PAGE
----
Sometimes, if we’re really interested, that focus can actually go above and beyond what neurotypical people are usually able to achieve. It unlocks ‘hyperfocus’, the secret ADHD superpower. Hyperfocus is extreeeemely useful as an author. When I really get in the zone with writing, the world around me fades into silence and I have no concept of time passing. I can be there for hours on end, getting the words just as I want them, not wanting to tear myself away for a single second.
If you think that sounds like it could be unhealthy, you’re right. If I’m hyperfocused, I don’t want to sleep or go outside or even stop to drink water sometimes. I have to make myself do all those things. But it’s also a great feeling, and – as you can imagine – I get a lot of writing done when it kicks in. It’s not just writing either. I love learning and often hyperfocus my way into finding out all I can about a new subject that interests me. ADHD can be pretty useful for a non-fiction author!
Worst enemy: When you’re bored
Yeah, ADHD and boredom are not the best combo… Having an interest-based nervous system means that if you’re bored (or if something is too easy or overwhelming), it gets REALLY hard to focus. Obviously everyone would rather do interesting than boring tasks, but the difference is that at some point neurotypical people will typically manage to just kind of get on with it.
With ADHD, when I’m really not interested in something and I try to force myself to do it for an extended period of time, my body can’t handle it. Either I literally can’t sit still, or my eyelids get so heavy that whatever I do I can’t keep them open and just keep jerking awake. The upside of this very unhelpful ADHD boredom intolerance is that it’s a pretty great barometer for working out what kind of life I really want. If my body physically rejects something, it’s quite clearly not for me! So even if it means working harder or earning less than I could in certain jobs, I have to go with what holds my attention.
Luckily, I love being an author (and editor) and talking to people about books and writing, so it’s not much of a problem nowadays. Although I’ve been setting up a bunch of systems so I don’t have to do so much of the behind-the-scenes stuff that really drags. As an author, you’re also a small business – as unromantic as that may sound – and nobody escapes all of life’s boring bits!
3. Being different
Best friend: Thinking differently
I’d say my speciality as an author is finding a creative twist or fun, different way into a non-fiction subject, from art and science to wellbeing and climate activism. But just like the ‘idea tap’ I mentioned earlier on, it’s something that for a long time I just figured everyone could do.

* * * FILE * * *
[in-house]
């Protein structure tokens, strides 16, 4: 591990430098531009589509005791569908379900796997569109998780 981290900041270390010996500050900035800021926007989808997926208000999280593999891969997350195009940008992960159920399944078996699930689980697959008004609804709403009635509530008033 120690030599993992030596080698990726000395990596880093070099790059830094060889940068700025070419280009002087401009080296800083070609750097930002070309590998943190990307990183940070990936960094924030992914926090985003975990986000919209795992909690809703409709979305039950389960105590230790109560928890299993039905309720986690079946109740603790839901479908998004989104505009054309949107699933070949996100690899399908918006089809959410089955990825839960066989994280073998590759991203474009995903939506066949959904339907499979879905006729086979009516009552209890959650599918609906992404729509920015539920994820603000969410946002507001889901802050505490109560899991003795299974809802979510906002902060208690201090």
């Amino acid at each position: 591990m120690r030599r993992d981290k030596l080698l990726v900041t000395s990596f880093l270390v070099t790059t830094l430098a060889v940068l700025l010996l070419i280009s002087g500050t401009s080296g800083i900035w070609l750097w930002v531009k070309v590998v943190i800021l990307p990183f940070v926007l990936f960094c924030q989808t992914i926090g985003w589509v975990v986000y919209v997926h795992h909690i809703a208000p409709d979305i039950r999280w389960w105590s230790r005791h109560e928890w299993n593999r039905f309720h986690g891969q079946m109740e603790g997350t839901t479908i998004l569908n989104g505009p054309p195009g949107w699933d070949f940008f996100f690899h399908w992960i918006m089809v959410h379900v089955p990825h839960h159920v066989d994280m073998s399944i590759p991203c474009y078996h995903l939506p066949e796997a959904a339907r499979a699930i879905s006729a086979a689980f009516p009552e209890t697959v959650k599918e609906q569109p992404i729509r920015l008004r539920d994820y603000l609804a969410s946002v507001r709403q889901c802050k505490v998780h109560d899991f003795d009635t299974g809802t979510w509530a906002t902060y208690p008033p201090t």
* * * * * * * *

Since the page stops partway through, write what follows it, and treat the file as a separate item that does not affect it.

I took for granted being able to hold a subject in my mind and visualise all sorts of different angles and approaches to it at once, then pick the ones that feel like they might work best as a way in to explore it. It feels so obvious and natural to do that I never thought of it being unusual – but over the years, a few people have made it clear that it is – in a nice way!
People with ADHD are really over-represented in creative and entrepreneurial professions, and I wonder if this tendency to think in a more scattered, less linear, way has something to do with it. Maybe it’s easier to break with convention because, through this different perspective, the ‘normal way’ is just one option of many. Who decided that meant it was the right way to do it? Obviously anyone can be creative and see new ways of doing things; ADHD isn’t a prerequisite for that. But as an author, this is one ADHD trait that I find very helpful!
Worst enemy: But am I too different?
Although, like any author, I sometimes find writing hard, I generally feel pretty comfortable with it. The page is a nice place to be. And I think part of that is because I can slow the world down and keep trying until I get things right. I can make mistakes and then delete them and try to find another, better way of expressing what I want to say. In life, you don’t often get that opportunity. Life with other people happens all around you, all at once, and it can feel like you have to move through it so quickly and get everything right first time.
That isn’t easy when the way you naturally are feels different to most people – too chatty, too ditzy, too enthusiastic, too daydreamy, too earnest, just ‘too much’. (Although I feel very lucky to write for kids, because I always feel totally happy chatting away with them!) Now I know that so many of my personality traits are classic ADHD markers, it sometimes makes me feel self-conscious. I don’t want to annoy or overwhelm people without even realising, but it’s also just too hard to keep up the mask of not being myself.
There’s no one ‘right’ way to be, obviously, and ‘too much’ is totally subjective. But, realistically, fully internalising that takes time. There is an undoubtedly public component of being an author, and I love that and the wonderful people it gives me the chance to talk to. But it means I have to try to be brave enough to show up not just in writing, but in real time, and not hound myself afterwards with all the mistakes I might have made for other people to see. Easier said than done, but I’m working on it!
I hope that was useful for you! If you want to hear more from me about kids’ books, writing and life as an author (with ADHD), you can find me on Instagram and/or sign up to my monthly email newsletter. I’d love to see you in there.